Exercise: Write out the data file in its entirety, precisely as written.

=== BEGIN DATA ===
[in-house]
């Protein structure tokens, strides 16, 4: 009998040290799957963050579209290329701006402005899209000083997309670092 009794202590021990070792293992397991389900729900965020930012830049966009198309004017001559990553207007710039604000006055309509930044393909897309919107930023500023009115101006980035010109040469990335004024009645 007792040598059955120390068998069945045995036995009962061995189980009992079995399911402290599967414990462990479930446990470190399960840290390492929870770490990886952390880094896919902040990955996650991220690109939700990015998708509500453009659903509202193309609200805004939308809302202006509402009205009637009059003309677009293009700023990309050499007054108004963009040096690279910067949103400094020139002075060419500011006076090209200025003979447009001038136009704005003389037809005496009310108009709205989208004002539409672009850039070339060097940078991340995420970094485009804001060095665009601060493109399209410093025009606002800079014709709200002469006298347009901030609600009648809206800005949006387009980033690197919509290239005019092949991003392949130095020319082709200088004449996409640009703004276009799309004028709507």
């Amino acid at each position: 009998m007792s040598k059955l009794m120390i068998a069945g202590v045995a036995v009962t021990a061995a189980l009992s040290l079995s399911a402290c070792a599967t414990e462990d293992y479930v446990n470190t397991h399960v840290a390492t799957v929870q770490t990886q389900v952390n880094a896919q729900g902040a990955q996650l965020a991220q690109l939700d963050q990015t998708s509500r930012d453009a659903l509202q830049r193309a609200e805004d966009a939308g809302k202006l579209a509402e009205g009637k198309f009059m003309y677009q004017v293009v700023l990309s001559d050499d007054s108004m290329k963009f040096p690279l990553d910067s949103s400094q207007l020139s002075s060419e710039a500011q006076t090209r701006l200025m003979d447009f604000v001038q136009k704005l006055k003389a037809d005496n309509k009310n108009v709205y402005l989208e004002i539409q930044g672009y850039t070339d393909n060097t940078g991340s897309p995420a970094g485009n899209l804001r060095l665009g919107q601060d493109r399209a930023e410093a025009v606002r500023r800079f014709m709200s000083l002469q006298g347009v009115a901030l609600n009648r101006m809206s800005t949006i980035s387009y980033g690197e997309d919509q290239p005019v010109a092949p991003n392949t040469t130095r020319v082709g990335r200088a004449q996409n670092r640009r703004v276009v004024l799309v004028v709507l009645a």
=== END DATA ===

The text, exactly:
[in-house]
């Protein structure tokens, strides 16, 4: 009998040290799957963050579209290329701006402005899209000083997309670092 009794202590021990070792293992397991389900729900965020930012830049966009198309004017001559990553207007710039604000006055309509930044393909897309919107930023500023009115101006980035010109040469990335004024009645 007792040598059955120390068998069945045995036995009962061995189980009992079995399911402290599967414990462990479930446990470190399960840290390492929870770490990886952390880094896919902040990955996650991220690109939700990015998708509500453009659903509202193309609200805004939308809302202006509402009205009637009059003309677009293009700023990309050499007054108004963009040096690279910067949103400094020139002075060419500011006076090209200025003979447009001038136009704005003389037809005496009310108009709205989208004002539409672009850039070339060097940078991340995420970094485009804001060095665009601060493109399209410093025009606002800079014709709200002469006298347009901030609600009648809206800005949006387009980033690197919509290239005019092949991003392949130095020319082709200088004449996409640009703004276009799309004028709507």
């Amino acid at each position: 009998m007792s040598k059955l009794m120390i068998a069945g202590v045995a036995v009962t021990a061995a189980l009992s040290l079995s399911a402290c070792a599967t414990e462990d293992y479930v446990n470190t397991h399960v840290a390492t799957v929870q770490t990886q389900v952390n880094a896919q729900g902040a990955q996650l965020a991220q690109l939700d963050q990015t998708s509500r930012d453009a659903l509202q830049r193309a609200e805004d966009a939308g809302k202006l579209a509402e009205g009637k198309f009059m003309y677009q004017v293009v700023l990309s001559d050499d007054s108004m290329k963009f040096p690279l990553d910067s949103s400094q207007l020139s002075s060419e710039a500011q006076t090209r701006l200025m003979d447009f604000v001038q136009k704005l006055k003389a037809d005496n309509k009310n108009v709205y402005l989208e004002i539409q930044g672009y850039t070339d393909n060097t940078g991340s897309p995420a970094g485009n899209l804001r060095l665009g919107q601060d493109r399209a930023e410093a025009v606002r500023r800079f014709m709200s000083l002469q006298g347009v009115a901030l609600n009648r101006m809206s800005t949006i980035s387009y980033g690197e997309d919509q290239p005019v010109a092949p991003n392949t040469t130095r020319v082709g990335r200088a004449q996409n670092r640009r703004v276009v004024l799309v004028v709507l009645a």